Cricut cutters have always caught my attention, but my inexperience with the world of vinyl crafting and lack of space for a massive, printer-like machine kept me at bay. Enter the Cricut Joy, the perfect entry point for a stir-crazy novice like me.
When it comes to getting the creative juices flowing during quarantine, this Cricut Joy review explains why I’ve come to prefer precision cutting over nursing a sourdough starter or tie-dying half my closet.
Cricut Joy price and availability
The Cricut Joy is available in craft stores and other major online retailers for $179.99. In addition to the machine, Cricut includes a cutting blade, fine point pen, grip mat and materials for making a practice cut in the box. Any other Cricut materials are an added cost (between $4 and $15 per item). You’ll want to make sure you’re purchasing Joy-specific materials, too.
The $179 Cricut Joy is a scaled down version of the $249 Cricut Explore Air 2 and $399 Cricut Maker in every sense. Not only is the Cricut Joy smaller in size than the company’s other machines, but its optimized materials are more compact, too. Of course the larger Cricut machines are optimized for the avid crafter, and there are added costs to be aware of.
When you register your Cricut Joy, you also have the option to sign up for Cricut Access ($95.88 per year) or Cricut Access Premium ($119.88 per year.) These memberships unlock unlimited use of Cricut’s designs and fonts, as well as a standing discount for materials purchased from cricut.com.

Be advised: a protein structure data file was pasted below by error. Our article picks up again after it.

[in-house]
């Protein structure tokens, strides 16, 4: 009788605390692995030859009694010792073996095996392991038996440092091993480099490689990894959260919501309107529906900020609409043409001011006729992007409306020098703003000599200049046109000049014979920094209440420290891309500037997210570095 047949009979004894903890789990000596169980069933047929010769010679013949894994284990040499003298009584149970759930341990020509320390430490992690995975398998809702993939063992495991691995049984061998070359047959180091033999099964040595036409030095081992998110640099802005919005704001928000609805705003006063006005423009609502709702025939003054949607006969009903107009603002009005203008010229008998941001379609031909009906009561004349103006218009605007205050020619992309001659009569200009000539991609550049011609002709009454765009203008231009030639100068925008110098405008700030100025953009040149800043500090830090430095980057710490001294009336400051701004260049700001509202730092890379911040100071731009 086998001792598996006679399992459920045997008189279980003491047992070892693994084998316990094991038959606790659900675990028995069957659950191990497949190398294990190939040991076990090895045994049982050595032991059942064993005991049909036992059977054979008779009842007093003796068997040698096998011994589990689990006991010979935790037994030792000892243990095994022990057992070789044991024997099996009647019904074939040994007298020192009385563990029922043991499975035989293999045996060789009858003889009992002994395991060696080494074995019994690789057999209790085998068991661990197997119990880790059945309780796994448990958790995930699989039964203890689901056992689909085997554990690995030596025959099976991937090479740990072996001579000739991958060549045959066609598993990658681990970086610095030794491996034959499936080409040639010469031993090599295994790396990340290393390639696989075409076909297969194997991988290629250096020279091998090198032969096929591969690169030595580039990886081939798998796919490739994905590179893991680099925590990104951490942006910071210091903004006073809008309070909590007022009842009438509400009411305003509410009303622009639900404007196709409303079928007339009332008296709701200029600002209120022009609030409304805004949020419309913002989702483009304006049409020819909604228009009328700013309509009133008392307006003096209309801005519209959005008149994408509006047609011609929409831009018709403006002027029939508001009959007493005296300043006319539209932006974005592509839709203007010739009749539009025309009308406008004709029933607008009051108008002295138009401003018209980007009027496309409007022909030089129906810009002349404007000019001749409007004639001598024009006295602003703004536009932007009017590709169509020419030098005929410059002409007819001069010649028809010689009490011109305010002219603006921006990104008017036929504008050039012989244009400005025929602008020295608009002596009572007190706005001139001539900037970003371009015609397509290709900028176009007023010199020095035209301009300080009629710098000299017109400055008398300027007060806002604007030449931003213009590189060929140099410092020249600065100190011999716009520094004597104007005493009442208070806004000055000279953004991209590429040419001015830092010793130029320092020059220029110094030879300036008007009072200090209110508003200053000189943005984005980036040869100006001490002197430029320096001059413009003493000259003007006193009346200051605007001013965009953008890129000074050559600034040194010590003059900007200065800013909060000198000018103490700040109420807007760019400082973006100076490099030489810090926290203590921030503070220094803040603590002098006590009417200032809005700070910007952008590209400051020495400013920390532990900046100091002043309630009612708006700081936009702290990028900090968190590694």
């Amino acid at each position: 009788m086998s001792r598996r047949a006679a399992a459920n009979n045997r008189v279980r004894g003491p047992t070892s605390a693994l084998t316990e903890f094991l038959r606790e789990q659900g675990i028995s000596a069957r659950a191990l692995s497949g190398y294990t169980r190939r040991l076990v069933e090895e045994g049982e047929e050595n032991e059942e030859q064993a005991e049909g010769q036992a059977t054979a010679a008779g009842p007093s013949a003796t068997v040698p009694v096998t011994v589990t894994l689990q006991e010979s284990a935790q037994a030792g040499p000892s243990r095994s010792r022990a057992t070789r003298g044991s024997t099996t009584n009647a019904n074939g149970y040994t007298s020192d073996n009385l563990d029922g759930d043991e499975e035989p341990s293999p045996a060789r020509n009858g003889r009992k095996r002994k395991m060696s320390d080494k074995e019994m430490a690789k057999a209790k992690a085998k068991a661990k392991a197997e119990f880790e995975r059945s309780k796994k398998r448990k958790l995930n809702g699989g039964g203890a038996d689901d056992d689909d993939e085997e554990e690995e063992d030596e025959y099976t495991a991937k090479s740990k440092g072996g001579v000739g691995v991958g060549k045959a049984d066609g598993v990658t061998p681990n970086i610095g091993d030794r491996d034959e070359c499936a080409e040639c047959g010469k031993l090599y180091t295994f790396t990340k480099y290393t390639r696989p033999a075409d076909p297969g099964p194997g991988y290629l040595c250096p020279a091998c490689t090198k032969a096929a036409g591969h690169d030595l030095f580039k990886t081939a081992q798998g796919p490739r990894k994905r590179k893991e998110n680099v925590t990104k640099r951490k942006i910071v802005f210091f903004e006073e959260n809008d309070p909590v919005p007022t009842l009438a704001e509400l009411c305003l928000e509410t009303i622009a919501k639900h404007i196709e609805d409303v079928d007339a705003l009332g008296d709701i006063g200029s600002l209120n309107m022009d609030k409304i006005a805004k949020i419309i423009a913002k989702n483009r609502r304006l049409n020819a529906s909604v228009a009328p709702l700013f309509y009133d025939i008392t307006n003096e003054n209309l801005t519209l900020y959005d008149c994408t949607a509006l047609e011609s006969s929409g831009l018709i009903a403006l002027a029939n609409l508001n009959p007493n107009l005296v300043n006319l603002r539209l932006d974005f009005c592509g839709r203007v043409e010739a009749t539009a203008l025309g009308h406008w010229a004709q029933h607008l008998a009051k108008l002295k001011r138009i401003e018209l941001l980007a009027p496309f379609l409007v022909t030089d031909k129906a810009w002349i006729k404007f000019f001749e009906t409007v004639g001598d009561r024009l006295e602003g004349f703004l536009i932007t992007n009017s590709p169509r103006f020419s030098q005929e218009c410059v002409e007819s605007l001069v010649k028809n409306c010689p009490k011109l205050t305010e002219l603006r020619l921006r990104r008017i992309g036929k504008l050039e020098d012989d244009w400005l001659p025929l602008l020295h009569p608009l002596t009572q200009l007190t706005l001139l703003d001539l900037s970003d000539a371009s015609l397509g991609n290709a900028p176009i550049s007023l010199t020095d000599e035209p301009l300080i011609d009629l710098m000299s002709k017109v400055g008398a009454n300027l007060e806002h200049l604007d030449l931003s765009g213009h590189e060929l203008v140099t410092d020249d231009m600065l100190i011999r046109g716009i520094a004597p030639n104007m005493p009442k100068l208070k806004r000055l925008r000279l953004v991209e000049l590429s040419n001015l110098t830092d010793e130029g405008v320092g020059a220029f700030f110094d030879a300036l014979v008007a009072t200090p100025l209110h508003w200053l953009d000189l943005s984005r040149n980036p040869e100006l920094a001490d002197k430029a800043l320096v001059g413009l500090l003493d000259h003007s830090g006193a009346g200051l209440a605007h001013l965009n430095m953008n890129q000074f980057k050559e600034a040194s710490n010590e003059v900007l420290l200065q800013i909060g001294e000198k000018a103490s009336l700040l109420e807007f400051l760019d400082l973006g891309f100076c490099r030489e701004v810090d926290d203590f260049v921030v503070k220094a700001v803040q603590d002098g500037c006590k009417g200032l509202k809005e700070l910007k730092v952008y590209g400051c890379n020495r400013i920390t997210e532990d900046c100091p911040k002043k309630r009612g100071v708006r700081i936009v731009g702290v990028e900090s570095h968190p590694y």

Cricut Joy review: What’s a Cricut?
In case you’re completely secluded from the cult of Cricut cutting, here’s your crash course: Cricut machines use a small blade to slice precise lines through materials. Those materials range from sticky vinyl, cardstock paper and iron-on sheets to genuine leather, confetti foil and craft felt, depending on the machine you own.
Unless you’re a wizard with scissors, a Cricut will cut materials more quickly and more cleanly for your DIY projects. Some people use them for their small businesses or event planning, too.
Cricut Joy review: A beginner’s delight
Since the country went into lockdown, every indoor hobby on the planet has gained some disciples. Cricut crafting has been around since 2003, but I first saw its satisfying slicing in action on social media (specifically, TikTok) about a year ago. Knowing that all the custom coffee tumblers I’ve bought off Etsy were made possible by vinyl cutters, I pondered getting one for myself. But my small apartment and wallet protested.
Then, through my job here at Tom’s Guide, I got a chance to check out Cricut Joy and see what all the hype is about. Reader, the hype is real, and that’s not just my stay-at-home self talking. Within minutes I had set up the 8.4 x 5.4 x 4.3-inch, blue-shelled cutter and was making a kiss-shaped vinyl sticker for my laptop case.